Top-ranked hometown prospect Cam Scott seeks to bring greater success to Lexington

Posted 12/1/23

In an era where the nation’s top high school basketball talents are recruited to various big-time private and prep schools, Lexington’s Cam Scott stands as an outlier. 

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Top-ranked hometown prospect Cam Scott seeks to bring greater success to Lexington


In an era where the nation’s top high school basketball talents are recruited to various big-time private and prep schools, Lexington’s Cam Scott stands as an outlier. 

Scott, the consensus No. 1 ranked player in South Carolina’s 2024 class and a top-40 ranked athlete in the country, is entering his fifth season as a member of his hometown school and will graduate as the most decorated player in program history.

Unlike many of the best high school prospects, Scott has not left for the glamor and flair of a top basketball prep school. For Scott, it is not about the easy path. He wants to elevate those around him and play for his community. 

“Just watching people in the NBA and seeing how guys like Damian Lillard stick with their team, guys like my favorite player, Dwayne Wade, stick with their team, Guys like Kobe stick with their team, Giannis sticks with their team,” Scott said. “I feel like for me, getting a championship here would be more special than going somewhere else, teaming up with other people and going somewhere who’s already won championships on championships.”

Scott’s loyalty to the Lexington team is one of the qualities boys basketball head coach Elliott Pope said he admires most in his star wing. 

“That’s something that a lot of situations that you could point to throughout the country where that’s not always the case,” Pope said. “He’s been loyal to us, loyal to his teammates and peers in the building and has continued to come back and be a really big part of this basketball team and this community.”

Staying at Lexington has allowed Scott to focus on things apart from basketball. He’s been able to build and maintain relationships with people he has known since he was a kid.

“Cam is a people person, so he has friends, he has relationships that he wants to see through,” Scott’s father Armet Coles said. “He wants to go to the prom. He wants to do all those things that a typical high school student does. So, I don’t think you get that same experience at a prep school. Just being there for a year or two, it’s not the same as graduating with kids you’ve been with since sixth grade.”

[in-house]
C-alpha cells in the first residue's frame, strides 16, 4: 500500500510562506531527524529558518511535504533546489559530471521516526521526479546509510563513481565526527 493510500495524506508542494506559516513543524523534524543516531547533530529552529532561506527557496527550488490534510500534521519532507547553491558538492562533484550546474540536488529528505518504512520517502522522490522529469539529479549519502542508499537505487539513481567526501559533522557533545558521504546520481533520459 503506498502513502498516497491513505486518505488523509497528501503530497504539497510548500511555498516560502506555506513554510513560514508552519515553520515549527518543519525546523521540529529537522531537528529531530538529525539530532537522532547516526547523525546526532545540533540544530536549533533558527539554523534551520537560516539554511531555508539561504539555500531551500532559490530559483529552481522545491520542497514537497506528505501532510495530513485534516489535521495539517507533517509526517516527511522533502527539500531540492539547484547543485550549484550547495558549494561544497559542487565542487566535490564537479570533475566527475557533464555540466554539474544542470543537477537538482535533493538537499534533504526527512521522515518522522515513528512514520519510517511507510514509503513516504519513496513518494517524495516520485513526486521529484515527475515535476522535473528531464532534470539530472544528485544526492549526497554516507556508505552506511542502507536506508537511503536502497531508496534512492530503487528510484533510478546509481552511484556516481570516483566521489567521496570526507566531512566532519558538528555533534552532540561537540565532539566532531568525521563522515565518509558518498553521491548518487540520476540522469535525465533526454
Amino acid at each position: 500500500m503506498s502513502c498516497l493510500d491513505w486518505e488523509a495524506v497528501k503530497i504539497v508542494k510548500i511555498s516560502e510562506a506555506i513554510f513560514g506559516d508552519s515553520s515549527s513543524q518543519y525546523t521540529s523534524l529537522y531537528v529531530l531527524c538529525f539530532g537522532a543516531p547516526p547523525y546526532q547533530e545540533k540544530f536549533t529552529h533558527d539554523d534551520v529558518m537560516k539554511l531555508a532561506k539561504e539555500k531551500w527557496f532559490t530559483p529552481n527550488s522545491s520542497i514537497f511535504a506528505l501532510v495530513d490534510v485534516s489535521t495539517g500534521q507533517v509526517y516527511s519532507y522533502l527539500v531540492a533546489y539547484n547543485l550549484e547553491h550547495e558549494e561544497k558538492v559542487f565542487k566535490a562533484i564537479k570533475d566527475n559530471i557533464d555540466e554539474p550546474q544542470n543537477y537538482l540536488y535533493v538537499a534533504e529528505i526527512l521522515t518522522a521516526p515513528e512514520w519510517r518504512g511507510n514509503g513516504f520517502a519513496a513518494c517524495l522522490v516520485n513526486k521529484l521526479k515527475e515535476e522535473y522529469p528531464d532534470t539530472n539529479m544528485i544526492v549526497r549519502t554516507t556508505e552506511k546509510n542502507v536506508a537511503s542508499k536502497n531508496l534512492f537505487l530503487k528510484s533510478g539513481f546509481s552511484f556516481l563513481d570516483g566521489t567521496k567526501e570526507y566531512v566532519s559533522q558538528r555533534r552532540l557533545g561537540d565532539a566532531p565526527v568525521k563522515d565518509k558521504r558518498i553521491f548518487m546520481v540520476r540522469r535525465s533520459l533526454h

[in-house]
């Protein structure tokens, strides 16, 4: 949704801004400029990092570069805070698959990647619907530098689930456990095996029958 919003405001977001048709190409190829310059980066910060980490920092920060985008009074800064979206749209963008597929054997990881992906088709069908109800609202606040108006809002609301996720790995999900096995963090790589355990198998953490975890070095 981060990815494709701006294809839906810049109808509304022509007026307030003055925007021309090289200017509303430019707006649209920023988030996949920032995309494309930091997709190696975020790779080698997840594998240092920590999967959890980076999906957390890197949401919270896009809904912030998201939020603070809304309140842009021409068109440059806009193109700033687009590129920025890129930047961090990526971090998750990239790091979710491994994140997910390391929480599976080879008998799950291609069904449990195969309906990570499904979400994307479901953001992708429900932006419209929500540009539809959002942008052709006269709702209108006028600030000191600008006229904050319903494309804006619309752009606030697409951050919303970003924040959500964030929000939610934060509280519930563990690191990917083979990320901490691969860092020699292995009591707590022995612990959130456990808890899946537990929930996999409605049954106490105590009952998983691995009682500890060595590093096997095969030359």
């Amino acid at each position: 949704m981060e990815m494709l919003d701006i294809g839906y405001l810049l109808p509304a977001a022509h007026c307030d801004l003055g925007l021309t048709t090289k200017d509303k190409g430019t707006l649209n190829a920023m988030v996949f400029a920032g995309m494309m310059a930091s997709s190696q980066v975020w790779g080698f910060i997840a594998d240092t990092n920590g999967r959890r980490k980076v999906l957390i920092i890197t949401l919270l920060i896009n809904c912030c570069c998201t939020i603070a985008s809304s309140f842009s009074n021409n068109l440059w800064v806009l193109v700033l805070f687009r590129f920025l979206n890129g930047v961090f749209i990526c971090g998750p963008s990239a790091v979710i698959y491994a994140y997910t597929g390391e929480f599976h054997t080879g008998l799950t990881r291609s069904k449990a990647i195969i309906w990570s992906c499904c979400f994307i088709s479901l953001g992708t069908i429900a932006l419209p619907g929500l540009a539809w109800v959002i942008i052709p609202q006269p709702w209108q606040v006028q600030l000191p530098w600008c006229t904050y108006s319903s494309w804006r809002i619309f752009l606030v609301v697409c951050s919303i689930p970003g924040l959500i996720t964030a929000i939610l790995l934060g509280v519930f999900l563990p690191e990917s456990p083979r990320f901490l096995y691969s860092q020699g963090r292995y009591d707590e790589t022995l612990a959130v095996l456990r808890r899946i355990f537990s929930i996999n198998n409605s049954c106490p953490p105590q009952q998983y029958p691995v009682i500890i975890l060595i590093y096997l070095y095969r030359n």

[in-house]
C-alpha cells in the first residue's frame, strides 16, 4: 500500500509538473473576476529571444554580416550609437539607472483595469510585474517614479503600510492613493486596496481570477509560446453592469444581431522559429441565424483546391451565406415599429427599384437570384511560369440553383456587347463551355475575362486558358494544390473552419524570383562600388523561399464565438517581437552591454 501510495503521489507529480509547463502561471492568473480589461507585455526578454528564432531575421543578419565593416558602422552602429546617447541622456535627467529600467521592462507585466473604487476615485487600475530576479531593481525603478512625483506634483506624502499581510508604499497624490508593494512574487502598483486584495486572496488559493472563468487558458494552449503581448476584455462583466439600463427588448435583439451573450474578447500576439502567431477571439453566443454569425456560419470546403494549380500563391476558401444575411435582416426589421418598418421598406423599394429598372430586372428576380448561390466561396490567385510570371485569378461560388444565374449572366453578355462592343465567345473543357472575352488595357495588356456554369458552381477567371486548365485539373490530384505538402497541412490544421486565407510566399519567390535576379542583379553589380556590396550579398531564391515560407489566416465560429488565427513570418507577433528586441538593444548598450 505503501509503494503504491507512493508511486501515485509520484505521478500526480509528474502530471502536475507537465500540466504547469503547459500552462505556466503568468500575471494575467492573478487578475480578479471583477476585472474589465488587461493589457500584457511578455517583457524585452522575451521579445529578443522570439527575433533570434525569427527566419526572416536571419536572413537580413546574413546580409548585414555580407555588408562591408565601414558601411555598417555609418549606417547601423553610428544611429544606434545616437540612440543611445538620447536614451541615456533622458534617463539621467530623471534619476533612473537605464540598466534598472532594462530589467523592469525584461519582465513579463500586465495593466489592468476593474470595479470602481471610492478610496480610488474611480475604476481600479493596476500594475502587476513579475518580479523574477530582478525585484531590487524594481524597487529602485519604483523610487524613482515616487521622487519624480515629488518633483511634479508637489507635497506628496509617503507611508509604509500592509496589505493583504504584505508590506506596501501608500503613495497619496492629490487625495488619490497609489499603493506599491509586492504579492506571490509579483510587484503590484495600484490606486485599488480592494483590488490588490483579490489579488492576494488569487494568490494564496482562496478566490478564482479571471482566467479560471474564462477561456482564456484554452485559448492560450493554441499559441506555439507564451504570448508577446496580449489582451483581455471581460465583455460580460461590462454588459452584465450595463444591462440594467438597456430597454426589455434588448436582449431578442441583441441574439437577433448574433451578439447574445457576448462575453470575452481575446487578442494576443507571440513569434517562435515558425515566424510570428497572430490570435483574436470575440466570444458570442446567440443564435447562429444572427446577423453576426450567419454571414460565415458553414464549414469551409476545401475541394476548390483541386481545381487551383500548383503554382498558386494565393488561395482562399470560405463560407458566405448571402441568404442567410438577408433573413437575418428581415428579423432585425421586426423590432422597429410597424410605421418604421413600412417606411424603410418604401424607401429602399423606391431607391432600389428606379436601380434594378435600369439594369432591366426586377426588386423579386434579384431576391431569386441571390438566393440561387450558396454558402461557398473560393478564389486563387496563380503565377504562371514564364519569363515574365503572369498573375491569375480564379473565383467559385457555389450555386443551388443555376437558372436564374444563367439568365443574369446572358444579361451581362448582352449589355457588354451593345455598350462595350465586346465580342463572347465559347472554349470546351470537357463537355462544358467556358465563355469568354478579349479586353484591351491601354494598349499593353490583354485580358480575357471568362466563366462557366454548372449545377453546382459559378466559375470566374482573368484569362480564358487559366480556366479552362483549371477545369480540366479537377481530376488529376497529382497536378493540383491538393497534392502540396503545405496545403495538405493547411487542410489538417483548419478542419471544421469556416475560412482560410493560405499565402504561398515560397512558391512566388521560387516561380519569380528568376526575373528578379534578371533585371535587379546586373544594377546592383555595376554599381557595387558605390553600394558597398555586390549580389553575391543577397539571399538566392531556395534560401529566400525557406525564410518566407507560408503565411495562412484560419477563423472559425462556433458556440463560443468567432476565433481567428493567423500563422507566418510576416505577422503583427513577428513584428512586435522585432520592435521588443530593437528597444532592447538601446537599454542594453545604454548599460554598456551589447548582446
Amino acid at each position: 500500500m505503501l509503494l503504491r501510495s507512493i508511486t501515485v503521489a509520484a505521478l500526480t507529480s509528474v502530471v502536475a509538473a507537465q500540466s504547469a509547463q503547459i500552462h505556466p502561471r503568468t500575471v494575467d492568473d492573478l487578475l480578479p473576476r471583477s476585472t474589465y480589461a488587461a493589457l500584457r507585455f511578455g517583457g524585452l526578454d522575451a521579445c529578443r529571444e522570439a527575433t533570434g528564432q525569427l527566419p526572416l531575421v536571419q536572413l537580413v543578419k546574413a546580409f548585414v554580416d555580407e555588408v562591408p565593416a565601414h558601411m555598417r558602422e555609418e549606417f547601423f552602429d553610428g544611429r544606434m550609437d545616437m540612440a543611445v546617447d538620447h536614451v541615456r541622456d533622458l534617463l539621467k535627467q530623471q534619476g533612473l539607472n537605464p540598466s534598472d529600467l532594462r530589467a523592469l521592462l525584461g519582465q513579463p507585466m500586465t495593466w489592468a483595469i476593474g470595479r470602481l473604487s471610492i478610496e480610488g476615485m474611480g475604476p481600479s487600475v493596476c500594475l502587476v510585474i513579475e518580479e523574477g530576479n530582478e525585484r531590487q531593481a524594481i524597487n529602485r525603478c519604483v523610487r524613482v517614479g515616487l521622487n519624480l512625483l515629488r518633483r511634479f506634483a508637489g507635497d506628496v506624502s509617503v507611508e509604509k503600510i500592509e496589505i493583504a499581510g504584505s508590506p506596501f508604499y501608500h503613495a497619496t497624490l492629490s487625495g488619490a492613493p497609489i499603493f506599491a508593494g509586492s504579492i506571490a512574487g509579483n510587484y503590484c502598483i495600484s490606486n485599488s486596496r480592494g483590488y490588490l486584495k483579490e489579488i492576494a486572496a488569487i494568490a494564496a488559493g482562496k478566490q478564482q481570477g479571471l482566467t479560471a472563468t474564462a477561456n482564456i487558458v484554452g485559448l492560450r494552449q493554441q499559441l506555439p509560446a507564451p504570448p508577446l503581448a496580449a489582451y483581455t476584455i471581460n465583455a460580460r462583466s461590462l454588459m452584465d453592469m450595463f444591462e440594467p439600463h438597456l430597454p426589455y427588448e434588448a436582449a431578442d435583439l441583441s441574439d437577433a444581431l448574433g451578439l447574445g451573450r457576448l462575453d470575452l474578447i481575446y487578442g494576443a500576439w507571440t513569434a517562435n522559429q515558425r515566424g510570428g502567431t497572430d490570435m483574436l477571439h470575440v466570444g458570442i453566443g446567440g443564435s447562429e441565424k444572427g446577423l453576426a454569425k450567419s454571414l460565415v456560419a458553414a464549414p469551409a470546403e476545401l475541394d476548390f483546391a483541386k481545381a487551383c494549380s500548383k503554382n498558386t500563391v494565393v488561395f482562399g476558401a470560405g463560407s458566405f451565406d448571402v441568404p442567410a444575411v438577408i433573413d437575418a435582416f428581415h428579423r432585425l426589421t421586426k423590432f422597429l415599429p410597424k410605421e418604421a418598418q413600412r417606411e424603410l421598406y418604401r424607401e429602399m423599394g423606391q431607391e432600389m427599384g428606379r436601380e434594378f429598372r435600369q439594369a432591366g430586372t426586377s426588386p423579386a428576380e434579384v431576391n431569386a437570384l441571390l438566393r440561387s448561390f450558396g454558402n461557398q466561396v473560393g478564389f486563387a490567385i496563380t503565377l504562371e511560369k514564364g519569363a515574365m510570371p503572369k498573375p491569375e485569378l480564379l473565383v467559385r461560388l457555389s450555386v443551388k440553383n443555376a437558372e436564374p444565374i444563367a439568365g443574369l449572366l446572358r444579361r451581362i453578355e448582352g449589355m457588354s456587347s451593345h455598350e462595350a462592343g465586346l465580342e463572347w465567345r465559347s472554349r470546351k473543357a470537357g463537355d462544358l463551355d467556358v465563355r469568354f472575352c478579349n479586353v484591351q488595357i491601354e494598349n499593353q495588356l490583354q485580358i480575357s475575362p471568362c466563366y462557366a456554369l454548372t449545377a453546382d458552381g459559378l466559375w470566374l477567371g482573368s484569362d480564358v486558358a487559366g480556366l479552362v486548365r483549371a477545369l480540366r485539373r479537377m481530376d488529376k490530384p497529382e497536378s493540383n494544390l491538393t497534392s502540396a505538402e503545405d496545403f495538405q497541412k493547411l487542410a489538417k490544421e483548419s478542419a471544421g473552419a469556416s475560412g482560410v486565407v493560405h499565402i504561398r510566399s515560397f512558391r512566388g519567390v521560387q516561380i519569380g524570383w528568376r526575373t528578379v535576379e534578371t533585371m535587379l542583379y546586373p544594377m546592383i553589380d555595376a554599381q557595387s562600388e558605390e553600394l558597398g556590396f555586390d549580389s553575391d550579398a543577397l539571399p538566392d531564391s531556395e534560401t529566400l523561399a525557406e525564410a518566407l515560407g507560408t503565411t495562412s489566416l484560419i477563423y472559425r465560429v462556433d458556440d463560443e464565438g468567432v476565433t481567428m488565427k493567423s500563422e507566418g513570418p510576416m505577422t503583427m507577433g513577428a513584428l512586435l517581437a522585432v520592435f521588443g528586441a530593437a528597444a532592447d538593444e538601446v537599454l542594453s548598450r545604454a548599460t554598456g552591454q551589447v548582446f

Scott and his family have been living in Lexington since he started middle school. Growing up he did not immediately gravitate towards basketball, he was instead a multisport athlete who played a little bit of everything. 

“When he was like four, I was like ‘You’re doing sports. You’re going to get into something. I need you to be active. I don’t want you to just be around the house all the time,’” Scott’s mother Alisha Coles said. “Every time there was a new sport that opened up from the age of four, it was like, okay, let’s try this. Let’s see how you like this.”

Outside of sports, Scott also developed a bit of an artistic side. He’s drawn cartoons, and sketches, and to his mother’s surprise, they were actually good 

“He’s an undercover artist. He likes to draw even when he was younger, he would draw,” Alisha said. “He would do his own cartoons, design his own sneakers, stuff like that, and it would just be better than what I expected at an elementary school kid’s age. Every once in a while, he’ll do some drawings here and there to just show off that he hasn’t forgotten it.”

Another hobby of his was collecting. But his prized collection was not trading cards or comic books, but Cinnamon Toast Crunch cereal boxes. 

“It’s one of his favorite cereals, and he would collect the empty boxes, but it had to be the family-size box. It couldn’t be the mega. It couldn’t be the regular size,” Alisha said. “He recently got rid of all of them, but like he had about 30 plus in his closet. … He’s not one to follow behind every little thing. He has no problem being his own person, being his own goofy self.”

As he got older, he realized he needed to shift his focus to one sport and decided he wanted to continue with basketball. 

That decision seems to have paid off given the numerous awards and accolades he earned throughout his first four seasons at Lexington.